Wolfe Publishing Group

    Starting Out with the .50-70

    The .50-70 is old, very historical and easy to get along with.
    The .50-70 is old, very historical and easy to get along with.
    We could say that a lot of things started with the .50-70. Born in 1866, it was our country’s first centerfire cartridge in general use by our military, and it served our nation officially until it was replaced by the .45-70. The .45-70, of course, was introduced in 1873 but a lot of .50-70s remained “on duty” in the field for several years afterward. All of this time it was well-recognized as a sporting cartridge and is credited with taking a leading role in the buffalo harvest, especially during the early 1870s. Some noted historical figures selected the .50-70 as their personal choice, “Buffalo Bill” Cody and George Armstrong Custer being among them. Today the .50-70 seems to be enjoying a comeback in popularity. For someone just getting into the sport of black powder cartridge shooting, the .50-70 is a very good cartridge to get started with.

    We call it a very good black powder cartridge to start with because of a short list of needs for getting outfitted and having characteristics that are all on the positive side. First, brass is readily available, primarily by Starline as well as some other sources. Starline brass is very good and will last a long time, especially with black powder loads. Bullets or bullet moulds are also rather easy to get. The most commonly used bullet style is the copy of the old Government bullet, a 450-grain grease-grooved job that should be sized

    The .50-70 is also easy to paper patch, giving excellent results.
    The .50-70 is also easy to paper patch, giving excellent results.
    from .510 to .512 inch for modern barrels. That bullet mould is made by Lyman (No. 515141) and several other mould makers offer similar styles. Reloading dies are also easy to find and are listed in categories that do not command premium prices. These points simply mean that a shooter can get equipped to reload ammunition for the .50-70 without a tremendous strain to the pocketbook.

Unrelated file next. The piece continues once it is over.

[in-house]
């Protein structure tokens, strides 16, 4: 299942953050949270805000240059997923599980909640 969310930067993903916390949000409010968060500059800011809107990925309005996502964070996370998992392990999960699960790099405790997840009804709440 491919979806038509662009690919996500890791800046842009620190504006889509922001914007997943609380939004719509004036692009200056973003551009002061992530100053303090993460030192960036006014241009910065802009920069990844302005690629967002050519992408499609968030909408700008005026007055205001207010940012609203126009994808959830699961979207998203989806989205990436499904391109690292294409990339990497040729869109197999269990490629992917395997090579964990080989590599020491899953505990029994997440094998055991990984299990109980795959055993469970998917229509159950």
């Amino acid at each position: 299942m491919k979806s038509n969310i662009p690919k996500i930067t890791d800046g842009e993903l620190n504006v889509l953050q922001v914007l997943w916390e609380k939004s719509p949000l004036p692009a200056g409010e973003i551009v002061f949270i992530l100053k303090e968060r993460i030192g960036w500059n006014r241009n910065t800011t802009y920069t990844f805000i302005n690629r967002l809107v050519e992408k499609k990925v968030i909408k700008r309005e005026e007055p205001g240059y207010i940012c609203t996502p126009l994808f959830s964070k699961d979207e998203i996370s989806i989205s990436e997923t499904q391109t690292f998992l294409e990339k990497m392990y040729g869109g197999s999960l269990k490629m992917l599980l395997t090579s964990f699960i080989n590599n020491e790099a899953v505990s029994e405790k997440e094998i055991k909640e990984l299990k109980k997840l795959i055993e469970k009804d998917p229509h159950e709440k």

Also, let me mention that most of the components can be found at Buffalo Arms Company. I get a lot of my own supplies from Buffalo Arms (buffaloarms.com) and my recommendation for them is made with no hesitation. Wander through the company’s online catalog if you are in need of black powder cartridge supplies.

    While new .50-70 caliber rifles might not be encountered every day, there are some very good ones currently available. The most recognizable are the Sharps replicas and I’ll mention those made in other countries plus the American-made rifles by Shiloh Sharps and C. Sharps Arms, both out of Big Timber, Montana. Another way to get a good .50-70 rifle is to rebuild one of the old military rolling blocks by Remington, or simply buy a vintage .50-70. Getting a new rifle, however, gives you the advantage of having a new barrel. Remington Rolling Blocks were favored by many old-time shooters, as well as the Springfield Trapdoor military rifles.

    Many of the old barrels were rifled with a 1:42 rifling twist, and that is on the slow side. Most new barrels for .50-70s use a rate of twist at one turn in 26 inches. The 1:26 twist does quite well, and I have a custom barrel made by Oregon Barrel Company with a 1:32 rifling twist, which is working very nicely.

    While I include this information just to cover all of the bases, most of us have had no trouble with shooting our .50-70s with 450-grain bullets out to 200 yards and farther.

    John Weger’s rifle, copying a rare, round-barreled Hartford.
    John Weger’s rifle, copying a rare, round-barreled Hartford.
    One fellow I’ll be “picking on” in this story is John Weger. I have known him a few years, and I watched him as he selected his first Sharps rifle. Before he placed his order, he had partnered with me on more than one occasion where he borrowed a rifle of mine. His final decision was to go with a .50-70, an 1874 Sharps Hartford Model with a round barrel from C. Sharps Arms (csharpsarms.com). That’s quite a rifle, and while it was being made for him, which takes only a few weeks from C. Sharps Arms, John was gathering the tools needed for loading .50-70 cartridges.

    One of Mike’s .50-70 rifles, this one is called the Camp Gun.
    One of Mike’s .50-70 rifles, this one is called the Camp Gun.
    John was lucky enough to find some used reloading dies as well as a used bullet mould for the .50-70. Getting those items saved him a little bit of money, and instead of buying a lube-sizer for preparing his bullets for loading, he lubes his unsized bullets in a pan and then loads them into the cases. In John’s rifle, shooting unsized bullets is working very well, and with cast bullets on the soft side (tin-to-lead alloy of 1:20) there is no wear to the rifle’s barrel.